According to the report, “Wasted: How America Is Losing Up to 40% of Its Food from Farm to Fork to Landfill,” released by the Natural Resources Defense Council, about 40% of food in the United States today goes uneaten. The average American consumer wastes 10 times as much food as someone in Southeast Asia. Yet, 1 in 6 Americans doesn’t have enough to eat (U.S. Department of Agriculture) and food waste costs us about $165 billion a year and sucks up 25% of our freshwater supply.
Where I grew up in India, nothing went to waste. My family would purchase only enough food that we could store in a small refrigerator and consume within a few days. Staples like fresh bread, milk and yogurt were delivered to our house daily. We would cook small portions that would last for only one or two meals. If we had even a spoon of leftovers after dinner, we would give it to our help or the poor. In terms of trash, there was hardly any. Milk came in thin plastic bags, the veggies were gathered in reusable baskets and grains were collected in sacks. Even the plastic containers and glass bottles, were reused to store water, spices and leftovers. We had water supply for only a few hours each day, so we collected the water in buckets and used the limited amount we had for bathing, washing dishes and clothes.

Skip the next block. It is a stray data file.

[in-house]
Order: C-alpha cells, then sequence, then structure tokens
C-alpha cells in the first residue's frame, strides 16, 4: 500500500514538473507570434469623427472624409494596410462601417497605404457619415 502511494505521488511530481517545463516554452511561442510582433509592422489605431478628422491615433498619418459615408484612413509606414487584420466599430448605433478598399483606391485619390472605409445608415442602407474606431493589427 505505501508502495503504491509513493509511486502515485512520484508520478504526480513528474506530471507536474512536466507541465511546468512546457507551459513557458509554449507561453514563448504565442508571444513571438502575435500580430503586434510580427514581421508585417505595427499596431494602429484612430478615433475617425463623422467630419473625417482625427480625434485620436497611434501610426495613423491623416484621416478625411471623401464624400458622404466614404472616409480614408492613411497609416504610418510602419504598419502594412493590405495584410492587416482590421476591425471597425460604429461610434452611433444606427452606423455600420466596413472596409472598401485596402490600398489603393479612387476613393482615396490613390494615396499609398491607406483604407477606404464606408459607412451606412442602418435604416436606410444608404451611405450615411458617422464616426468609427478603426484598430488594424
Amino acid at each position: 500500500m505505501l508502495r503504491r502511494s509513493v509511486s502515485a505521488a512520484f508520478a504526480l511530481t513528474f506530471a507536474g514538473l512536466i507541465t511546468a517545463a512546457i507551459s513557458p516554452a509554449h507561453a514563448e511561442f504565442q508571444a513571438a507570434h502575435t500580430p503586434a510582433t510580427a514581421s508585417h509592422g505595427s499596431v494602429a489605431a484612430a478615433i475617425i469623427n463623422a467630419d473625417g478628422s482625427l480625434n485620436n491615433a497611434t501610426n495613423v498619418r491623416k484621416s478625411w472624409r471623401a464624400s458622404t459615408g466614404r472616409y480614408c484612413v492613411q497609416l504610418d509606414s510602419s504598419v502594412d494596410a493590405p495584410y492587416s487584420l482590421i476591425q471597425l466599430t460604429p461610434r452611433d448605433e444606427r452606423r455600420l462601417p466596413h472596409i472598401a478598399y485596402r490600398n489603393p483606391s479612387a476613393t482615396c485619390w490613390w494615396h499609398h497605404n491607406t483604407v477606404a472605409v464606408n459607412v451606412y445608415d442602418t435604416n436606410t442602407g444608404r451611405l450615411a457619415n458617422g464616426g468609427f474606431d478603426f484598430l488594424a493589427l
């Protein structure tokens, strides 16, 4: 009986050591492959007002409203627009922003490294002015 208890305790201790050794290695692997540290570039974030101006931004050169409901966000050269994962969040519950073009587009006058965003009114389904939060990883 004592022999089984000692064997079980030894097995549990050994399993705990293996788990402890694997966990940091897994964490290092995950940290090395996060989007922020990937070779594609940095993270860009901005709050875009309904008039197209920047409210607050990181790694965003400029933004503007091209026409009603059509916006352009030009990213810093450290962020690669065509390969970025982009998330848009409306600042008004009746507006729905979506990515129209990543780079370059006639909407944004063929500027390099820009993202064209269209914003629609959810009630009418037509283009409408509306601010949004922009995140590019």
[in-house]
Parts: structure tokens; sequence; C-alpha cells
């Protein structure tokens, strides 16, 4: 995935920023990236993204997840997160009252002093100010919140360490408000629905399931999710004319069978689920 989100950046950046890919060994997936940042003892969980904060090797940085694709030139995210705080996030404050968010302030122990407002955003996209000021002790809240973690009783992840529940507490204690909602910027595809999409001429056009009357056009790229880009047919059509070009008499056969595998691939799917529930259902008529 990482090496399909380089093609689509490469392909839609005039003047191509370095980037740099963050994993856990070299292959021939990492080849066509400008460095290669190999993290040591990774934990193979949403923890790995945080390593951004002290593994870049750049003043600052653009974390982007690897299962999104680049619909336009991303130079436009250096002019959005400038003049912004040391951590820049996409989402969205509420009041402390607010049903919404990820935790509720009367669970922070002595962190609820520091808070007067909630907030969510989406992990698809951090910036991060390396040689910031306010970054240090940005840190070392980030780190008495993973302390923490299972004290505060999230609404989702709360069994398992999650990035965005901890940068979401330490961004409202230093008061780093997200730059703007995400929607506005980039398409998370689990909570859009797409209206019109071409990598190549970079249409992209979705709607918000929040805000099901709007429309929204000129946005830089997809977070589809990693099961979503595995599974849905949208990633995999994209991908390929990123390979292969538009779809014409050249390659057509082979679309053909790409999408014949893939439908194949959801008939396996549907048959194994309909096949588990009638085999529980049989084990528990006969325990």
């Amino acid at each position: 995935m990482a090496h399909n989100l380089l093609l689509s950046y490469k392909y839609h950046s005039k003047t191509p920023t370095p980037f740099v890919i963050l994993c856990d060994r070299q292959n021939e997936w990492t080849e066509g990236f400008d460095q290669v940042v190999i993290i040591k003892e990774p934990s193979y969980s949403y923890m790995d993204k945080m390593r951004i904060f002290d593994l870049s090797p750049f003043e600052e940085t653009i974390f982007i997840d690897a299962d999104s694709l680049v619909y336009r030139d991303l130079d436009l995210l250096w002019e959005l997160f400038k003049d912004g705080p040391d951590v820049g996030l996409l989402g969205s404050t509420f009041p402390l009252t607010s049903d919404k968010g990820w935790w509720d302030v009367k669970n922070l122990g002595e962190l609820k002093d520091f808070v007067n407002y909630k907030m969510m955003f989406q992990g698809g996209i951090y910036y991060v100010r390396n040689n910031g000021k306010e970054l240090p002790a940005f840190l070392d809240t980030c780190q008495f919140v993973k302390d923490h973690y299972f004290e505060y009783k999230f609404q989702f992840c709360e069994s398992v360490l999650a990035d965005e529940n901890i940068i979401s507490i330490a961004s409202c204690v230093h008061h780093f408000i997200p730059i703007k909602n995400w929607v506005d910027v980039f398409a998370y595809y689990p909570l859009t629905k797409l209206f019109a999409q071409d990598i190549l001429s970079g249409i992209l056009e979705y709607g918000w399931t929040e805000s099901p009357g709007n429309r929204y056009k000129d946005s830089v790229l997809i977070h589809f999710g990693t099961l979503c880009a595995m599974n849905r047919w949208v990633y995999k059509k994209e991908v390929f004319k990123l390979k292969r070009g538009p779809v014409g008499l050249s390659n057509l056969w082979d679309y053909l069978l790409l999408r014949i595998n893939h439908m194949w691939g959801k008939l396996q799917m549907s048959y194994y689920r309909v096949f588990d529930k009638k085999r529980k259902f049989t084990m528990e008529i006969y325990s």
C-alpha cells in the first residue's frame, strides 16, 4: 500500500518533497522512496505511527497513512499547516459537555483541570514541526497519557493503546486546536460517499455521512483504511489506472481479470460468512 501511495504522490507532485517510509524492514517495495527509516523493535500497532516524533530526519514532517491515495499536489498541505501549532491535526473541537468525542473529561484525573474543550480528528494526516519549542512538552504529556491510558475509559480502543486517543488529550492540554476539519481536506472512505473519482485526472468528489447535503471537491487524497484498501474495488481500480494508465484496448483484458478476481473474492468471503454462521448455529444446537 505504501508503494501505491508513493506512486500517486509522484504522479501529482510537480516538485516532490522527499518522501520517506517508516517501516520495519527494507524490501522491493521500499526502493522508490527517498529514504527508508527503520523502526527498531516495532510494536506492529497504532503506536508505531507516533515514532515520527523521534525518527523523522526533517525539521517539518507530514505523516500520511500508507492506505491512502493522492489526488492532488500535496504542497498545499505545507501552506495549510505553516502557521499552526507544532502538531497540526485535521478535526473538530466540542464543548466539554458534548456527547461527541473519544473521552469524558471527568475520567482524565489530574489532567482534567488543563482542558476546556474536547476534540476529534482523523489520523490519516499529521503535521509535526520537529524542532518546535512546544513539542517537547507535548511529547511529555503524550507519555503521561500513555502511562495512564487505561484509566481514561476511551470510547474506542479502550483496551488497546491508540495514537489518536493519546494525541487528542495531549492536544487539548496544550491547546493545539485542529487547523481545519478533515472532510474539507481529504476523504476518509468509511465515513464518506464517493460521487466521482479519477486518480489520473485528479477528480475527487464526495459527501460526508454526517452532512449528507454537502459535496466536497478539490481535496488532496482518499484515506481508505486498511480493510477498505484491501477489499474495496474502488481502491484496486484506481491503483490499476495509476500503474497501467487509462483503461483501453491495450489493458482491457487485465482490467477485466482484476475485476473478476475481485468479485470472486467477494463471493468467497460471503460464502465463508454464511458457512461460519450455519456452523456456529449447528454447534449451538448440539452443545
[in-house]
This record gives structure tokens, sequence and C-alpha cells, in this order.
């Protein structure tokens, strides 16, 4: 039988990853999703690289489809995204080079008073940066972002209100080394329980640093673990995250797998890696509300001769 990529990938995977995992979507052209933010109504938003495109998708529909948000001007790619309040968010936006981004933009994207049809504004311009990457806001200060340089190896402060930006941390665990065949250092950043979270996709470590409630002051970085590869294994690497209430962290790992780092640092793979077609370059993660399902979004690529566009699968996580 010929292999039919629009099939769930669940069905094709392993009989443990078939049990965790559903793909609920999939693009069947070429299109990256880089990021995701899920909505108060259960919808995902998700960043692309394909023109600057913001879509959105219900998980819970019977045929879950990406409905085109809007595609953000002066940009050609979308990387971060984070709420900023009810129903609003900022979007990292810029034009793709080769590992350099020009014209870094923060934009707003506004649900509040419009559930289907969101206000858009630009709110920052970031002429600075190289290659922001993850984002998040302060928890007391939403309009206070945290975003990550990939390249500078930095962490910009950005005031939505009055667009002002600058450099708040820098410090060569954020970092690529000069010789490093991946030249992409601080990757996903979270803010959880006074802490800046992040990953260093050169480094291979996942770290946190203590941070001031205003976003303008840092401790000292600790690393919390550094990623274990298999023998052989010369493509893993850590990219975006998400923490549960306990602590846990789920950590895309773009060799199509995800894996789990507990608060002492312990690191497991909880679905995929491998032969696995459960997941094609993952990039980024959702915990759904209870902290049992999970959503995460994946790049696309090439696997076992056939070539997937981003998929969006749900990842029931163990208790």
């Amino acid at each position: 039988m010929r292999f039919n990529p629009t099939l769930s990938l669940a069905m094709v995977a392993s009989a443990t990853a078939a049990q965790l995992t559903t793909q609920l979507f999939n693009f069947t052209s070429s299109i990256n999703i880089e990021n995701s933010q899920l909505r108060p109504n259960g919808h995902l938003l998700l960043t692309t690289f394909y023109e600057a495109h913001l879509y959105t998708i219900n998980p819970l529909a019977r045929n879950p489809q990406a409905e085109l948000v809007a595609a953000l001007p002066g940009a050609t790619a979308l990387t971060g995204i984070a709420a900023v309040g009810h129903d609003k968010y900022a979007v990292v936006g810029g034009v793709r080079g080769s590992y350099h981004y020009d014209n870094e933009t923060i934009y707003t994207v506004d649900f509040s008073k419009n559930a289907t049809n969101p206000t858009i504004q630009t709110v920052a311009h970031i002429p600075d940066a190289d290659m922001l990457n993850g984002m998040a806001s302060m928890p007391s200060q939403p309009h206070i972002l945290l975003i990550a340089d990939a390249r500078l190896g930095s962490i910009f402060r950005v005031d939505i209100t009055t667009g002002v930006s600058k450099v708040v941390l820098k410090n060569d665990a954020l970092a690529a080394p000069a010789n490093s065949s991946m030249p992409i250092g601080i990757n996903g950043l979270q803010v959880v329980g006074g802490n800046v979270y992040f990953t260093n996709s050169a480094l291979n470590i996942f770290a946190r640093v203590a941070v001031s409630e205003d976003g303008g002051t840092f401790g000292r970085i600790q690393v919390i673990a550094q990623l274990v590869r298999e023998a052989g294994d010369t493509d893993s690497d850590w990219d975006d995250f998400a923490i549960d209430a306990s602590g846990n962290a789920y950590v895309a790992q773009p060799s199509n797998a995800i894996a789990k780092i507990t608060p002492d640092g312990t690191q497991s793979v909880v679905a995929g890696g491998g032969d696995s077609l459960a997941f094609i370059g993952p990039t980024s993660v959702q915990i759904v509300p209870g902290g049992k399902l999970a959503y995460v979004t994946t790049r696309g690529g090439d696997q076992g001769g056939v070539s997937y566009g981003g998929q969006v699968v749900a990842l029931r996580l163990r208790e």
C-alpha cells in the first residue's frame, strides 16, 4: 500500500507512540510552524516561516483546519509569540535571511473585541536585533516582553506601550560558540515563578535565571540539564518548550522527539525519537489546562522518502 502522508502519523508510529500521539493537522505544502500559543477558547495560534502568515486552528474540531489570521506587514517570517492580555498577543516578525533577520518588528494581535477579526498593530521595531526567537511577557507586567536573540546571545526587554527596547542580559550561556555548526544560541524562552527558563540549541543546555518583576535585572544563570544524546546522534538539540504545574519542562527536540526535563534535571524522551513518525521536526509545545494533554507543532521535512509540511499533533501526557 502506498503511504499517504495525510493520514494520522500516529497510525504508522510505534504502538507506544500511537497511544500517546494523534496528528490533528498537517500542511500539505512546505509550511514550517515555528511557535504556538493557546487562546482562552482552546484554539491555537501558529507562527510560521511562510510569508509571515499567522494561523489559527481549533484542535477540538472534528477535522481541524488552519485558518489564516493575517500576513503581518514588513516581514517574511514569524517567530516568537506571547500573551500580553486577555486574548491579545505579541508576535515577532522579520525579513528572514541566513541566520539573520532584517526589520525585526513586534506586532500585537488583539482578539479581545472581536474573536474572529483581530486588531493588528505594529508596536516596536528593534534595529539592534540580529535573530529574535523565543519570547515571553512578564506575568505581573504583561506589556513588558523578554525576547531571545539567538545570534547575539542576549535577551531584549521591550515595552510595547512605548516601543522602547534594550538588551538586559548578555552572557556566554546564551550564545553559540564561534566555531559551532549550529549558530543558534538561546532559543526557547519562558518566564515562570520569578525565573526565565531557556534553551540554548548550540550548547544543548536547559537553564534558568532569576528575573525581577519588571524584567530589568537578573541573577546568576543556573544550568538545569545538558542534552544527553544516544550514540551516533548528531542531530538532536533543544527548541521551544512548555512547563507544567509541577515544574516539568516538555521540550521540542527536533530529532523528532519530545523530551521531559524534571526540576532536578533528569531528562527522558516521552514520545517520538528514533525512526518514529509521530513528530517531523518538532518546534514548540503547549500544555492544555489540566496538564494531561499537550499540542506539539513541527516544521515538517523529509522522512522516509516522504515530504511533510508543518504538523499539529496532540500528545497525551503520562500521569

Fast forward 15 years, and living in the US has changed my habits quite a bit. Now, I fall into the category of the “average American consumer” who throws out uneaten produce, rotted frozen meats and expired yogurt. Ironically, the convenience and access to food is what has made people like me oblivious to the fact that I am contributing to the food waste of the world, while some people are dying of hunger in other parts of it. Sometimes, I think about it, and want to be different but feel helpless. What do I do with the browned head of lettuce or the fungus strawberries? If I don’t feel like eating the chicken and rice I cooked 5 days ago, what option do I have but to trash it?
There are a few businesses that are taking action against food wastage. Restaurants and sending left-overs to shelters and projects; grocers are donating imperfect fresh produce to the needy; even used coffee is being turned into bio fuel. But as an individual consumer, what can you and I do to avoid food waste? Perhaps we should not buy more than we can consume, reduce portion sizes, reuse what we can and give extras to the needs.
I hope we are able to address some of these questions at Fondazione Florens 2012, a high-level international conference where major institutions will be participating to discuss culture, economy and sustainability. In the meantime, what are some of your suggestions on how to solve this problem of food waste in the West?